There’s an old adage that goes, “An ounce of prevention is worth a pound of cure.” It suggests a foundation on which to build a healthy life. It means staving off poor health today will keep you free of it tomorrow.
In light of this, New Yorkers age 30 and older are eligible to receive the COVID-19 vaccine after inoculations first began in mid-December. The state expanded vaccine eligibility Monday against the novel coronavirus to include all New Yorkers ages 30 and older starting Tuesday. The best news: Universal eligibility will begin April 6 for all New Yorkers 16 and older — well ahead of the May 1 deadline set by the White House.
As the vaccine supply increases and more people are being vaccinated in the GLOW region, local health officials are trying to get the word out that they do, in fact, have vaccines and appointments available. Because while the number of people with one and completed doses are increasing, the region’s percentages remain below the state percentages.
Livingston County Public Health Director Jennifer Rodriguez acknowledged this week the health department was “having a hard time filling our clinics.”
As of Thursday night, 68 appointment slots remained for clinics today and Tuesday at the Livingston County Department of Health. The clinics are open to all eligible New York State residents. For information, go to https://www.livingstoncounty.us/1234/COVID-19-Vaccine-Clinics .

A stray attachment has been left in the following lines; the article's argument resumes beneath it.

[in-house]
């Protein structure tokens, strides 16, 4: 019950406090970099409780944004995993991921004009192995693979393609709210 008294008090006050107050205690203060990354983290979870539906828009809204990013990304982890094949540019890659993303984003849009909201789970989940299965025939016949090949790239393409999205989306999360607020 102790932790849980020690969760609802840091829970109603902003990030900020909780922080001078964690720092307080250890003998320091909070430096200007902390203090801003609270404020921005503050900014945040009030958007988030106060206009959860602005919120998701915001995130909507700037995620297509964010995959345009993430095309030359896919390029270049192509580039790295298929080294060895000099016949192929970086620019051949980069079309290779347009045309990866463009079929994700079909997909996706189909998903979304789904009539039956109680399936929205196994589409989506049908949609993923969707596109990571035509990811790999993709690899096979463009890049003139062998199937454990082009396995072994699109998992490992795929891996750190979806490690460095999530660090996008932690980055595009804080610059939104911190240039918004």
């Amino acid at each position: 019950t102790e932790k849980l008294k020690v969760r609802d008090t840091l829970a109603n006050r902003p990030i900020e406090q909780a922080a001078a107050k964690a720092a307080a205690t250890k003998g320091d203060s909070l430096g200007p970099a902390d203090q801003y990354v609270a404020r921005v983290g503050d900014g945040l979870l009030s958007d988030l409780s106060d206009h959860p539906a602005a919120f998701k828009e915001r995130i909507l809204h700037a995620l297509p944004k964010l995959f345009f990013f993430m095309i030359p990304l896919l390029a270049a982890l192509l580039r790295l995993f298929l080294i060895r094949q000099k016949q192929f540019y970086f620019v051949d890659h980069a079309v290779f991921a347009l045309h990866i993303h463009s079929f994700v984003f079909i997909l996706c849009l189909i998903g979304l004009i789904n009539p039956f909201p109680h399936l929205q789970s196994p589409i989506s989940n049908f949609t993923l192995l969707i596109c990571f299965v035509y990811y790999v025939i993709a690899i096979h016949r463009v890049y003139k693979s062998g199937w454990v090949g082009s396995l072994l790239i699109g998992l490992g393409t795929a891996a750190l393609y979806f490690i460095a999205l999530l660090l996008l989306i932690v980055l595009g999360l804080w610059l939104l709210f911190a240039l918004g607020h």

Rodriguez said a couple factors contributing to the difficulty are people with “vaccine hesistancy” over the new vaccine, and others who desire the single-shot Johnson & Johnson vaccine.
Genesee and Orleans County Health Department officials remind residents that whatever COVID-19 vaccine is available is the best vaccine.
This is a momentous occasion in the fight New York state has been waging against the novel coronavirus since last March. Eligibility continues to broaden among the state’s demographics, ensuring New Yorkers of all ages will be vaccinated and make the vaccine accessible to every community to embrace equity for communities of color, which have been too often left behind.
The U.S. Food and Drug Administration approved, and the state’s vaccine Clinical Task Force separately approved, Pfizer and Moderna’s two-dose vaccines in December. Johnson & Johnson’s one-shot vaccine was approved last month and vastly augmented supplies at the federal and state levels. This, in turn, allowed officials to expand eligibility.
It took a comparatively short time to research and develop a COVID-19 vaccine that is dependable and safe. In sharp contrast, Louis Pasteur in 1881 helped develop a vaccine for anthrax, which was used successfully in sheep, goats and cows, but it wasn’t until 1885, while studying rabies, Pasteur tested his first human vaccine.
Revitalization of our health and our confidence in science walk hand in hand in the revitalization of communities too long underserved by a health care system they trusted. It’s happening today, age group by age group, demographic by demographic, even neighborhood by neighborhood.